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Rents and occupancies at U.S. shopping centers rose in the second quarter amid little development of properties, research company Reis Inc. said.
Occupied space rose by a net 2.06 million square feet (191,000 square meters), the third-largest addition since the slump for neighborhood and community shopping centers began in the first quarter of 2008, according to a report today (July 5) by New York-based Reis. The so-called net absorption figure compared with a loss of 39,000 square feet a year earlier.
“The second-quarter results provided heartening evidence that a slow recovery in neighborhood and community shopping centers is beginning to take root,” Ryan Severino, a Reis senior economist, said in the report. Still, “we remain cautious about pronouncing a turnaround until we observe a couple more quarters of improvement.”
Vacancies are falling from at least a 12-year high — first reached in the fourth quarter of 2010 and repeated for most of last year — as a low level of shopping-center construction limits availability, Reis said.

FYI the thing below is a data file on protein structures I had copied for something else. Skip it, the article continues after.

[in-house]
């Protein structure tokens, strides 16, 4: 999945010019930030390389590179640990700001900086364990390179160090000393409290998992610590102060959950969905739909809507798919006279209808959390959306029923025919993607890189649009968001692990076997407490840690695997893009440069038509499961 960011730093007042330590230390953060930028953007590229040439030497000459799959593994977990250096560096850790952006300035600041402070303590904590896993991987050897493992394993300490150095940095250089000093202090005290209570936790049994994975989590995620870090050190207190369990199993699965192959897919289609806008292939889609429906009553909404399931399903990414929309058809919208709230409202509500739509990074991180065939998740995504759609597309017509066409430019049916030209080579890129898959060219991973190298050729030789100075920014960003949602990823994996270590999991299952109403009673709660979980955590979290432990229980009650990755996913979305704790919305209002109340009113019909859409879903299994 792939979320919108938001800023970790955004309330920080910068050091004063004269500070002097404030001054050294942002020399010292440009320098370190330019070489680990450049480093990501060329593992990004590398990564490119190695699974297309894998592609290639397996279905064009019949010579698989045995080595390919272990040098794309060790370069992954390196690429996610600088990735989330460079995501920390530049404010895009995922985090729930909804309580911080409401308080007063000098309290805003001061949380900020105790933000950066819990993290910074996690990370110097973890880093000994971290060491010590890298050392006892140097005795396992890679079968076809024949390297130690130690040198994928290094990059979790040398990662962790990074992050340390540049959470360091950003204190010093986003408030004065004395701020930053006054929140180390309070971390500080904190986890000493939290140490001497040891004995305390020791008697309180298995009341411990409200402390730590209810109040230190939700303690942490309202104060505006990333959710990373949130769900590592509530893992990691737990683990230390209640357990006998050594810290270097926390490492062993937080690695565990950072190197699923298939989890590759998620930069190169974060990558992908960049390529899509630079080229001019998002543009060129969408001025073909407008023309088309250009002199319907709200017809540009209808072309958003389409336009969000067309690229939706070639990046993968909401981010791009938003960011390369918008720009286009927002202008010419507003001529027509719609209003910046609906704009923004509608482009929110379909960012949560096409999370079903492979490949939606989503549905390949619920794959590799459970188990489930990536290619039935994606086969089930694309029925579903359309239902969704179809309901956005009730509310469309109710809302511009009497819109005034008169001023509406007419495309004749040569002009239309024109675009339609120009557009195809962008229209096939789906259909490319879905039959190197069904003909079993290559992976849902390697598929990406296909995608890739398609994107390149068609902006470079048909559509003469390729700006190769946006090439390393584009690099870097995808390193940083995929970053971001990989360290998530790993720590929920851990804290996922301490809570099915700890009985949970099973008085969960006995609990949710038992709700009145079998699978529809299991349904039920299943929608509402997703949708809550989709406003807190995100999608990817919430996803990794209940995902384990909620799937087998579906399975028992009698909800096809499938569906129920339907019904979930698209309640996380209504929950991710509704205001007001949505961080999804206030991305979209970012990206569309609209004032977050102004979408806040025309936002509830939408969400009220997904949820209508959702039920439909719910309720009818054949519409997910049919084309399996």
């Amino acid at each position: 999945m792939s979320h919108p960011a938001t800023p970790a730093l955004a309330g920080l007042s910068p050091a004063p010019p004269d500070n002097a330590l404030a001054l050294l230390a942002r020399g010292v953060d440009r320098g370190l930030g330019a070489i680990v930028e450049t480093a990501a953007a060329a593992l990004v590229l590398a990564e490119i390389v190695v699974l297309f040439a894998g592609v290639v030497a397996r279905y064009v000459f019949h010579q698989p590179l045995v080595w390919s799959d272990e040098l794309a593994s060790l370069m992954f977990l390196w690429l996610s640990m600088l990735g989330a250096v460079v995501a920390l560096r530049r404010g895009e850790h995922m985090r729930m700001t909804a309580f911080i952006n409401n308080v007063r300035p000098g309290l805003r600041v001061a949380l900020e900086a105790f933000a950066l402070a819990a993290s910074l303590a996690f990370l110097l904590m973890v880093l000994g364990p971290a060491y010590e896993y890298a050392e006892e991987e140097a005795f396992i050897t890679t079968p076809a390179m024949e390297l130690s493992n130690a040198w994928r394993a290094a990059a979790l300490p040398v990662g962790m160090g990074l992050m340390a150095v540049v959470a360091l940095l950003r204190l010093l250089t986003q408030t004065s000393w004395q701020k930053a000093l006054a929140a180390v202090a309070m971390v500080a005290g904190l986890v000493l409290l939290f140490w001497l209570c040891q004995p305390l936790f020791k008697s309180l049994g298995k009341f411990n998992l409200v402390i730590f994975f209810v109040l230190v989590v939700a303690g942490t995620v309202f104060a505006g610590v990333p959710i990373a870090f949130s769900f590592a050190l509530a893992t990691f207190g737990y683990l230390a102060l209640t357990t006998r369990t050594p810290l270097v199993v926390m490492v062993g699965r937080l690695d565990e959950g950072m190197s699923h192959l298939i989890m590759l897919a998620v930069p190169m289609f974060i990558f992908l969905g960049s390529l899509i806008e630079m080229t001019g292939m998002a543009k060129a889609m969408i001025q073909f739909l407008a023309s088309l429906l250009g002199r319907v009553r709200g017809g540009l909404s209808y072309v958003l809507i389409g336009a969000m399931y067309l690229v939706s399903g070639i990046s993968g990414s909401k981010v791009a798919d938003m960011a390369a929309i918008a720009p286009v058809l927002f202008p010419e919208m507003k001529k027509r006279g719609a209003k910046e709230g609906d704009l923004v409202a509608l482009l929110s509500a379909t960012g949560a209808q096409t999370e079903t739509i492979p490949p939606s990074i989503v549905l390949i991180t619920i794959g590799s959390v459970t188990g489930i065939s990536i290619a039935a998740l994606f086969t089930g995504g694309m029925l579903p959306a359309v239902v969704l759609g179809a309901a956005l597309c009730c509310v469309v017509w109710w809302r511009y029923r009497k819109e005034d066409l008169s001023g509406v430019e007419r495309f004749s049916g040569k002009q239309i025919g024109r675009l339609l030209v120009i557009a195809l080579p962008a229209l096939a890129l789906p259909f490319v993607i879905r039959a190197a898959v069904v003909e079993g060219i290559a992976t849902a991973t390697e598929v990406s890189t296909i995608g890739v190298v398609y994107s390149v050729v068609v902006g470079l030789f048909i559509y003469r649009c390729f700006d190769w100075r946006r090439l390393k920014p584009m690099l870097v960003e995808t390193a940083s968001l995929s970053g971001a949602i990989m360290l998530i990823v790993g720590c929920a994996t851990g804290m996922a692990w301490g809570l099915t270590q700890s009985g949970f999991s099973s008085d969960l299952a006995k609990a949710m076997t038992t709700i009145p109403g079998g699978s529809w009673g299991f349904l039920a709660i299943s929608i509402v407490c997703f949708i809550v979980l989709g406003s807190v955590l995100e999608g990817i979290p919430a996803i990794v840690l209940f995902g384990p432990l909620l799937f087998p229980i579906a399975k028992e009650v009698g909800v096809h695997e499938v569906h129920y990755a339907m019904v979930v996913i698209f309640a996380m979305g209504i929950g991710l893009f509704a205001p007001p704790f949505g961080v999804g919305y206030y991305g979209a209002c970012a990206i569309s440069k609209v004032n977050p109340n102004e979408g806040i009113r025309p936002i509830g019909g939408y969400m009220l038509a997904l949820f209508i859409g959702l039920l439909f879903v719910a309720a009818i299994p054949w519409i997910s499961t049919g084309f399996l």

About 572,000 square feet of new space came online in the three months ended June 30, the second- lowest quarterly figure in Reis records dating to 1999.
Shopping-center vacancies dropped for a second consecutive quarter to 10.8%, down from 10.9% in the previous three months and 11% a year earlier, Reis said. Effective rents, or what’s paid after any landlord discounts, averaged $16.55 a square foot, up from $16.49 a year earlier.
U.S. same-store sales, excluding Wal-Mart Stores Inc. locations, rose 0.2% in June from a year earlier, following a 1.7% increase in May, the International Council of Shopping Centers reported.
Shares of shopping center owners are the second-best performing group of real estate investment trusts this year. The Bloomberg shopping center REIT index rose 20% this year through yesterday, trailing only the Bloomberg mall REIT index, which gained 22%.
“We’re seeing improvement in occupancy, leasing spreads, renewals — all of the different metrics that we measure on a quarterly basis,” David Henry, chief executive officer of Kimco Realty Corp., the largest U.S. owner of community shopping centers, said in a June presentation at a conference in New York. “They are all getting stronger.”
At regional malls, which typically include department stores and are larger than neighborhood and community shopping centers, vacancies fell to 8.9% in the second quarter from 9.3% a year earlier, and rents rose to $39.12 a square foot from $38.77.